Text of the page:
But that’s not the entire story of the tray and the tusk. The last part of it was Sardauna’s directive that Dad was to take them and keep them, and then–when Dad died–see that I got one and my sister got the other.
Now, I ask you, does that sound like some sort of conscripted behavior that this man–the holder of numerous and prestigious religious and civil titles, including Knight Commander of the British Empire–was pressured into by a Colonial oppressor?
I think not.
Things being what they are, and when the time came, my sister and I divvied up the spoils and she kept the ivory tusk in the UK, because I’d probably never have got it into the States, I took the tray, and we both ended up with a wonderful story and a treasured memory.
I daresay something similar in terms of friendship was at play between Emperor Haile Selassie and Sir Harold Kittermaster, something which prompted the gift of the robe, and the letter. Perhaps there was a gift given in return; we’ll never know. But it’s entirely possible that the Lion of Judah had some fond memories of his British friends just as Sardauna did of his. [That last, I know for a fact. We received a Christmas card from him (he was the fourth or fifth most influential Muslim in the country and belonged to the family which inherits the Sokoto Caliphate) in 1965, written in his signature green fountain-pen ink, and wishing us all a happy Christmas and New Year. By this time, we were in the States, and Nigeria had been independent a little over five years. Less than a month later, Sardauna was dead.**]
Let me be very clear, lest anyone mistake this post for an unqualified encomium to all things related to the British Empire from start to finish–it’s not. We can find plenty of low points to abhor, and plenty of high points to admire, and we may even find some things we agree should be repatriated because of the circumstances under which they were removed from their country of origin; however, I’m not going through an exhaustive list of either, any, or all in the comments. This post isn’t about the Koh-i-noor Diamond or the Benin Bronzes or the Elgin Marbles. This post is about small gifts exchanged between friends. And this post is about those friendships, formed between men from all corners of the earth, with little in common except their common humanity and manhood, their recognition of it in each other, and the ways in which those friendships and those gifts changed lives, even down through generations.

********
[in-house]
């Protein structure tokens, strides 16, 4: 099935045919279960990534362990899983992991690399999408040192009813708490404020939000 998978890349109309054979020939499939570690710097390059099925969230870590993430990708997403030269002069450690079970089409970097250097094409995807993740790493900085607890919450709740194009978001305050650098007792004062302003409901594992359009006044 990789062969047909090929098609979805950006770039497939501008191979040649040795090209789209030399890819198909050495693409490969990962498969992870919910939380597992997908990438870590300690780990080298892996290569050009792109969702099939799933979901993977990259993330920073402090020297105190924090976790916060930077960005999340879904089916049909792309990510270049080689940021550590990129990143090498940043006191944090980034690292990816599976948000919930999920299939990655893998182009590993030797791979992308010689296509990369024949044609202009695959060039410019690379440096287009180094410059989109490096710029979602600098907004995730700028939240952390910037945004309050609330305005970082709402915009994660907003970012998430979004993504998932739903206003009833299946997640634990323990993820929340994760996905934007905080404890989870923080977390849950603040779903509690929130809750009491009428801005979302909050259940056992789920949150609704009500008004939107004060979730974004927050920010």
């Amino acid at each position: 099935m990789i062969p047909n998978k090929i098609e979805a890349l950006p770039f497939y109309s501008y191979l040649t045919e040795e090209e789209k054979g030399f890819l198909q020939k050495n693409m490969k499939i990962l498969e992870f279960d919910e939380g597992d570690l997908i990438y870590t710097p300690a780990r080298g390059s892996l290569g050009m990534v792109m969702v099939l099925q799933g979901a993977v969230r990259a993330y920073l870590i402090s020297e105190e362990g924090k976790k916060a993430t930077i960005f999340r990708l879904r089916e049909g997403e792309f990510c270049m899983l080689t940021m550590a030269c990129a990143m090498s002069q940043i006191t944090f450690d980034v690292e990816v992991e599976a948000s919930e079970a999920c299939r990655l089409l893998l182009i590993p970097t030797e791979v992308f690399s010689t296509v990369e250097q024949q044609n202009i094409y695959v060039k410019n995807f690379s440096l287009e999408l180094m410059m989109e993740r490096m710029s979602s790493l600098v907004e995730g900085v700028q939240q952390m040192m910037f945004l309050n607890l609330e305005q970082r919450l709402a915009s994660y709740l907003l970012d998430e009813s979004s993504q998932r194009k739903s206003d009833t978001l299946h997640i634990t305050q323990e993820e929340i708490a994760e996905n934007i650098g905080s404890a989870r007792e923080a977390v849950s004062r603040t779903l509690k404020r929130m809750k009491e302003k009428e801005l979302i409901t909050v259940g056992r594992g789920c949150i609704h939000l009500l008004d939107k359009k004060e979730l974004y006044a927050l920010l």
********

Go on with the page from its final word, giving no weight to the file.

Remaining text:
And, of course, this post is about the narrow-minded, shallow people who can’t set their racist biases aside for a moment, let alone for long enough to acknowledge that such things might be possible, and who diminish both themselves and the people they think they speak for and “help,” when they say the things they say.
Thank goodness for Cambridge professor David Abulafia, who has said such discussion is senseless, and that:
even for those who believe in returning objects, this simply doesn’t qualify because it was an open gift. It shows how people get caught up in a fashionable idea and they don’t actually think through the fundamental principles…Some of these completely unhistorical demands for restitution are extraordinary, it felt like it was the answer they were expected to give.
Speaking strictly for myself, and mindful of what I’ve read in the Telegraph and the Daily Mail about Antique Roadshow’s fast-pedaling of concerns of “reputational risk” when discussing the British Empire,” “public scrutiny,” and worries over “sensitive areas such as colonial history,” I’m going to go out on a limb and suggest that we may have seen the last item of such provenance to be shown on this program.
That’s a pity. Because the country will get a little smaller, colder, more insular, more ignorant, and more unhappy as a result.
**Alhaji Sir Ahmadu Bello, Sardauna of Sokoto and Premier of Northern Nigeria, was assassinated in a coup on the night of January 15, 1966, along with Sir Abubakar Tafawa Balewa, Nigeria’s first–and so far only–elected Prime Minister.Published in